Do You Feel Guilty About Crossdressing or Being Transgender?

crossdressing transgender guilt

Do you feel guilty about crossdressing or being transgender? A lot of “my girls” tell me that they do.

If you have to lie or sneak around to keep your femme side hidden, then I can see how that would bring up guilty feelings.

But let’s get one thing straight – there’s nothing wrong with crossdressing or being transgender.

We live in a world with very defined gender roles. Unfortunately, these roles are even more rigid for males.

It’s OK for women to express their masculinity by dressing like tomboys or by acting strong and assertive. But if a guy acts feminine, he’s labeled as “weak” or “gay”.

The underlying message is that it’s OK to be masculine (even if you’re a woman), but femininity is something to be ashamed of.

What the heck!?

Society is slowing changing, but the time to reject these outdated messages is NOW.

I think Iggy Pop said it best:

“I’m not ashamed to dress like a woman because I don’t think it’s shameful to be a woman.”

Iggy Pop dress quote

I’d love to hear your thoughts on this topic.

Do you struggle with guilt or is it a non-issue for you? How did you deal with your guilt and how would you advise other girls to do the same?

Please take my poll and leave me your comments below!


Do you feel guilty about crossdressing or being transgender?

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Feminization hypnosis - The Femme Hypno Transformation ProgramP.S. If you’ve been struggling with guilt and need extra help, you might be interested in my Femme Hypno Transformation Program.

I created this program to not only to help you express yourself as a woman, but to let go of emotional blocks that are holding you back. Click here to learn more now.

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  1. For 57 years I beat myself up with guilt, shame and anxiety. no more for me. At 57 I found a gender councilor who helped me to to grips with my true identity. I dress when I feel like it, go out when I feel like it, dress androgenously day in and out , underdressed all the time and don’t care if bra straps show. My wife and children had a bumpy road for a while but are now becoming more accepting. At 63 my anxiety is gone the guilt is gone and if the world has a problem with me it is there problem not mine. My ears are now pierced, wear earings all the time, toes polished, nails polished, my shoes are all 2 to 3 inch heals and running shoes women’s. I am now much happier and had I been 20 again would have transitioned.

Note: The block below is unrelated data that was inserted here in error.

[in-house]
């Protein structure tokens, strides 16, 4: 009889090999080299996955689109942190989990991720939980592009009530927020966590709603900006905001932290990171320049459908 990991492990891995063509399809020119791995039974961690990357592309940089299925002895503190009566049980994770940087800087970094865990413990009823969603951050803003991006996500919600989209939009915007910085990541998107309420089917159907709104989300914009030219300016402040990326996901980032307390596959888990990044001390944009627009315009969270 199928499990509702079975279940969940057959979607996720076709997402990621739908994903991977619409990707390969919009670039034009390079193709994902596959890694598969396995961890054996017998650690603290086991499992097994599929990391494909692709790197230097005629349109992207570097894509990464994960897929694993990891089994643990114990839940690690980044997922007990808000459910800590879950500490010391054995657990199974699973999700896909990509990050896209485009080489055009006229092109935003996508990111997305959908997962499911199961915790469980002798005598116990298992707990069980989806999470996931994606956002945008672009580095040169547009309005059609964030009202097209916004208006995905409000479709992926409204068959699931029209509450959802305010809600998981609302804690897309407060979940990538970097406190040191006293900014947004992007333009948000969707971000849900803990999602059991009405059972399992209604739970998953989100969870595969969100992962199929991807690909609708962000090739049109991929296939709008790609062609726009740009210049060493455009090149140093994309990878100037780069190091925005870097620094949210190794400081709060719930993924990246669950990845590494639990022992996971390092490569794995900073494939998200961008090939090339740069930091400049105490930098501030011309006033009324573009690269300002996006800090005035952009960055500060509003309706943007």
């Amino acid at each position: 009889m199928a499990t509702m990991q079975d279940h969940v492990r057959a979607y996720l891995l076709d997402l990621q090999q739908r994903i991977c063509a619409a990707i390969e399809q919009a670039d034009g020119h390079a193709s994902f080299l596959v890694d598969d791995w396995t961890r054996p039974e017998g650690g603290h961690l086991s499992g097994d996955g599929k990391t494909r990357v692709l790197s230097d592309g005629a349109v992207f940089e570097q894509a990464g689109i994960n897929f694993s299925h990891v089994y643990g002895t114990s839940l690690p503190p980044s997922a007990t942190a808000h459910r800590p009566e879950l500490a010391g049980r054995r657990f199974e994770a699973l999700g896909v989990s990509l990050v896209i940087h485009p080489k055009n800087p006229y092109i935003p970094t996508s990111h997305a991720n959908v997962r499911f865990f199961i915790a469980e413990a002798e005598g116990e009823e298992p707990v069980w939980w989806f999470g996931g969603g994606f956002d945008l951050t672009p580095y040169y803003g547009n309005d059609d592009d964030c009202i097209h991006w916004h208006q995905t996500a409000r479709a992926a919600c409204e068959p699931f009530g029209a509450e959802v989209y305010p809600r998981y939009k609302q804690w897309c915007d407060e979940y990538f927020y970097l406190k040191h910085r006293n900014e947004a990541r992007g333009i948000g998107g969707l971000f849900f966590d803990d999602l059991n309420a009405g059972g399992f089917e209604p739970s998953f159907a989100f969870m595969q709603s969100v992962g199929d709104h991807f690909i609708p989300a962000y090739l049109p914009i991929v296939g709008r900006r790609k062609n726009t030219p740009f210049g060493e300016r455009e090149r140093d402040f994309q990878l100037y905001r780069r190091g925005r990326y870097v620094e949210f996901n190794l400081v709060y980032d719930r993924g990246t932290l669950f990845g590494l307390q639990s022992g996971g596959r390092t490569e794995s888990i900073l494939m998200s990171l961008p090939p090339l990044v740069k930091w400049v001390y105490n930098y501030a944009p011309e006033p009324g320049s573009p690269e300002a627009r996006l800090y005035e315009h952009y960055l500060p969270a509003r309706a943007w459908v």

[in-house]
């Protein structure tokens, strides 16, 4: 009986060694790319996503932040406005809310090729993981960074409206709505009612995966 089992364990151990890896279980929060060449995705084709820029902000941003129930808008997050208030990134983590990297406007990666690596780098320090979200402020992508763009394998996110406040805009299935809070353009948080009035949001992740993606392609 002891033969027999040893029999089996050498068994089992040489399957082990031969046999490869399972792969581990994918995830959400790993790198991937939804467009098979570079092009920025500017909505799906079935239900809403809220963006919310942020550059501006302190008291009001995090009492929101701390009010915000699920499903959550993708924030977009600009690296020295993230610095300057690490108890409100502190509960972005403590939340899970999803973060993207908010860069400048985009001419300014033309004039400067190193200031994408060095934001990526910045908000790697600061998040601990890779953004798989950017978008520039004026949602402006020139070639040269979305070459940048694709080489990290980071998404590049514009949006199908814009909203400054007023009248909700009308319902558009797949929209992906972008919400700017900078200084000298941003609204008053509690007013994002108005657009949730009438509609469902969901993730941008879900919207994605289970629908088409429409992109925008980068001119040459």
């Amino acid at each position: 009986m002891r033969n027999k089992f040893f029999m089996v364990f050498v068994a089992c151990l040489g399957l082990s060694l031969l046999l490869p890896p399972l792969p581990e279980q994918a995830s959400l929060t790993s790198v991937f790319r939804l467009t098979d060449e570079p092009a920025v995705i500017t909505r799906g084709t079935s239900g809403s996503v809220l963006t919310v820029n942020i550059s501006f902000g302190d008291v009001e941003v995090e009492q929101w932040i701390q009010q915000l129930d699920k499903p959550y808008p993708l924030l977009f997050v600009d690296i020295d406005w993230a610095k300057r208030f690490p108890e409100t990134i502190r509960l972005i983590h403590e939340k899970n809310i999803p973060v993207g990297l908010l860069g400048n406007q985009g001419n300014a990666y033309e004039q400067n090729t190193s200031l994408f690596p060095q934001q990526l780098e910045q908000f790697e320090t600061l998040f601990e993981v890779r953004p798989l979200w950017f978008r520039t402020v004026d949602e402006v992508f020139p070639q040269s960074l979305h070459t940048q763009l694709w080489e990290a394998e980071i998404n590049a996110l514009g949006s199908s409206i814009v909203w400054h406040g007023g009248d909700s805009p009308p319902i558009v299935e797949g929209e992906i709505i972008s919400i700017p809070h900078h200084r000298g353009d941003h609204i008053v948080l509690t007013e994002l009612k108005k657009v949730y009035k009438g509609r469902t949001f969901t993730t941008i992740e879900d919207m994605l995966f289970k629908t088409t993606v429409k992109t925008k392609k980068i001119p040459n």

2. It does irritate me when women can work male jobs, dress like males then go home – girl up and no one cares. I do understand the issues women face with oppression, abuse, etc. Men’s clothes are boring – we haven’t changed styles in 100 years! If you don’t like sports or cars you are not “male” enough; if you like a cute dress or pretty heels – you are not “male” enough”.

    Very frustrating – its ok if girls strive to be male – go up the social ladder – but not ok if boys wish to express their feminine side – like we are going down the social ladder.

  3. I do feel anger and jealousy on women because I don’t have the right to look or act in a feminine manner not like genetic women that can act or look masculine or feminine and it’s considered ok

    so to help me out I just put out my anger and jealousy on other things

  4. great post. I felt almost ashamed. It is very hard with no support system. I eventually opened to a girl I knew and she helps me which is needed

  5. Good article, we live in masculine ssociety, Japan is more of the opposite, and some other Asian countries where crossdressing is much more accepted amd considering the M2F crossdresser as cute/beautiful.

  6. I used to feel guilty, it is still hard to be who I am. It seems to be only a few people that are extreme and tose people are the on’s we need to go after. Protection laws that are very stricked. i.e. a trans gender person is beat up, regardless of the reason, (unless there is proof of the trans being the attacking one) the attackers need to be punished severally this would stop a lot of attacks. It is time to send a message to those few, their fear will no longer be tolerated.

  7. I used to feel guilty, embarrassed, paranoid and freakish about it, but over time it wasn’t an issue. Sometimes I would just take a tiny step (which seemed like a huge scary step at the time), like wearing a dress for the first time in front of my family.

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